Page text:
Earlier he had said 70 people were killed. He also used the opportunity to again criticize Pakistan's powerful military, which has ruled the country directly or indirectly for most of its 71-year history, saying Pakistan now has a "state above the state".
The first bomb that killed four people exploded in the northwest near the election rally of a senior politician from an Islamist party who is running for parliament from the northwestern town of Bannu. Another senior official, Qaim Lashari, also confirmed it had been a suicide blast.
Speaking to reporters after the attack, JUI-F leader Akram Khan Durrani said the blast took place near the tire of his jeep when he was passing through Haved Bazaar after addressing an election rally.
Nawaz Sharif decried the tactics ordered by the caretaker government that took over in June ahead of the general election, as Pakistan's constitution requires.More news: China trade surplus with U.S. hits historic high & timing couldn’t be worse
"Mir Siraj Raisani succumbed to wounds while he was being shifted to Quetta", caretaker provincial Home Minister Agha Umar said.
Raisani is the brother of the former Baluchistan chief minister, Aslam Raisani. He was returning from Bakka Khel, Frontier Region Bannu, where he had attended a JUI-F congregation, when his convoy came under attack.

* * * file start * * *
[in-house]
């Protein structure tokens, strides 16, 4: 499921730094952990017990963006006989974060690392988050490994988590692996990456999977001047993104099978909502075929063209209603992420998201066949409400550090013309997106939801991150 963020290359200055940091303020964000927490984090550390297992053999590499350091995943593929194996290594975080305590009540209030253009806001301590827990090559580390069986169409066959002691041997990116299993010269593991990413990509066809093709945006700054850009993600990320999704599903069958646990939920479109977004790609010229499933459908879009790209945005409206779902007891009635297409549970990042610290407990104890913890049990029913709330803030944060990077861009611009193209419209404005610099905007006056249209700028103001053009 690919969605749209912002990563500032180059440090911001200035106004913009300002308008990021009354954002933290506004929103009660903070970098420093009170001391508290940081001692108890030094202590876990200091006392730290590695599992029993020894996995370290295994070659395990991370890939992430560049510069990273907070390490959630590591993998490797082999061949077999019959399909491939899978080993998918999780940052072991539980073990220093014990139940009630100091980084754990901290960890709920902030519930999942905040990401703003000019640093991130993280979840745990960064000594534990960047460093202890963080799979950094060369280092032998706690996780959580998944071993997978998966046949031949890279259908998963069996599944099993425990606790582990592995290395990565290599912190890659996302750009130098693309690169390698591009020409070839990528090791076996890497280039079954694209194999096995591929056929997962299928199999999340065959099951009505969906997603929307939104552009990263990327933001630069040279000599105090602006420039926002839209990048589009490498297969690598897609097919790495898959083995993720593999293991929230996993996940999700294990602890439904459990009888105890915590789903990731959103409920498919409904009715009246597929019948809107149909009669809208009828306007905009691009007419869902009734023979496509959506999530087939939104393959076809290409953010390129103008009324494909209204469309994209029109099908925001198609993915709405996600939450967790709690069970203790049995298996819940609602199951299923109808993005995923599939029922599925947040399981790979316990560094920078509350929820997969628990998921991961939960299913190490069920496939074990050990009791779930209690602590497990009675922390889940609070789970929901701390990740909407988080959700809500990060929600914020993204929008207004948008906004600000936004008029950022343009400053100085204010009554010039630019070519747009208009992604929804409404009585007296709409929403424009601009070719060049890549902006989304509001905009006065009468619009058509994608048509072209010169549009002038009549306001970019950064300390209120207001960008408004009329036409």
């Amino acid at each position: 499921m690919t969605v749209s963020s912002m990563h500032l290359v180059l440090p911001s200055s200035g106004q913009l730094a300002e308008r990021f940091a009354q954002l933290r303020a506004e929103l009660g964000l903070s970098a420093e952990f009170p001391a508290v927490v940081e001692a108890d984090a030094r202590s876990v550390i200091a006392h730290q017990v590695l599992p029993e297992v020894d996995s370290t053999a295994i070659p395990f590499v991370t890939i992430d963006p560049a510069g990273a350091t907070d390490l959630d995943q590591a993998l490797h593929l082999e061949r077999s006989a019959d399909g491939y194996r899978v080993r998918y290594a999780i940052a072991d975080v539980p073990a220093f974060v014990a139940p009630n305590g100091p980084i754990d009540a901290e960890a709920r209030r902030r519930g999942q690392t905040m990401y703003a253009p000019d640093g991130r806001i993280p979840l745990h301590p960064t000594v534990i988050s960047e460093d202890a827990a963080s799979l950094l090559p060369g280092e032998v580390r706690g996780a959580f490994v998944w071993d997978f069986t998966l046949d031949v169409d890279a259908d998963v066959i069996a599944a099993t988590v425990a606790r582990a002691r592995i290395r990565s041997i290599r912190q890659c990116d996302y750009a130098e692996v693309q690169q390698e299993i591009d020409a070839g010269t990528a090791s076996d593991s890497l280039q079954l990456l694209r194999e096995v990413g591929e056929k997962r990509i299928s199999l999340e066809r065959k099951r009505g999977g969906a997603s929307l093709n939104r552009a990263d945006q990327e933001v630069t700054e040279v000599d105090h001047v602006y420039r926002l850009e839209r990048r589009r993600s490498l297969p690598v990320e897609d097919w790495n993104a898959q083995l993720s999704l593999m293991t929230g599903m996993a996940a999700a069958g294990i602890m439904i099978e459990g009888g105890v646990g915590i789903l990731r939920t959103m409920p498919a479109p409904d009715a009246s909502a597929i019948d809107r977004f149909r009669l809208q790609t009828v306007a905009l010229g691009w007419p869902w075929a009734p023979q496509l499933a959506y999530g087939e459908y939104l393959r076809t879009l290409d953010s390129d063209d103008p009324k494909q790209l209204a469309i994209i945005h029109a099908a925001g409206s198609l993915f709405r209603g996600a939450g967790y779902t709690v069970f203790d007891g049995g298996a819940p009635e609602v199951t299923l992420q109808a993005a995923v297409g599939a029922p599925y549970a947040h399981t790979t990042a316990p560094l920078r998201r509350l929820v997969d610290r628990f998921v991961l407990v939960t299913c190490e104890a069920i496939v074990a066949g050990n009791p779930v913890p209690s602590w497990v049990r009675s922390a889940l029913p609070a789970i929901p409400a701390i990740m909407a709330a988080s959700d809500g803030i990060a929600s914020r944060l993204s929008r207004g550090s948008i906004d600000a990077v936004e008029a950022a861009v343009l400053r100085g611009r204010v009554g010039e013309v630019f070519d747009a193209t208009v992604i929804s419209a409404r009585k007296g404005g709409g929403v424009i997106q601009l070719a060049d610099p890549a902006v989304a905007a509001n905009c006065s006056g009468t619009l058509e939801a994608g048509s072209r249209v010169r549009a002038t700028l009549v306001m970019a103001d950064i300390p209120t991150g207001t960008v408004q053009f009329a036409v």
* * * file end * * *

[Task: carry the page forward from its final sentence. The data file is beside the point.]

The earlier bomb, near the town of Bannu in Khyber Pakhtunkhwa province, was targeting the convoy of Muttahida Majlis-e-Amal (MMA) candidate and former minister, Akram Khan Durrani, who survived the attack, police said.
No group has claimed responsibility for the two attacks so far.More news: Mueller Probe Brings Indictments Of Russians In Election Hacking Of Dems
Sharif returned late Friday from London along with his daughter Maryam to face a 10-year prison sentence on corruption charges, anti-corruption officials said.
"The Pakistani authorities have a duty to protect the rights of all Pakistanis during this election period - their physical security and their ability to express their political views freely, regardless of which party they belong to", said Omar Waraich, deputy South Asia director at Amnesty International.
A suicide bomber blew himself up at a rally by an anti-Taliban political party in the northern city of Peshawar on Tuesday, the capital of Khyber Pakhtunkhwa province killing 20 people including Haroon Bilour who was hoping to win a provincial assembly seat in July. Thousands flocked to his funeral the next day. The bombing was the biggest attack in Pakistan in over a year and is the third incident of election-related violence this week.
Analysts warn however that Pakistan has yet to tackle the root causes of extremism, and militants retain the ability to carry out attacks.More news: George Clooney looks in pain after motorbike crash
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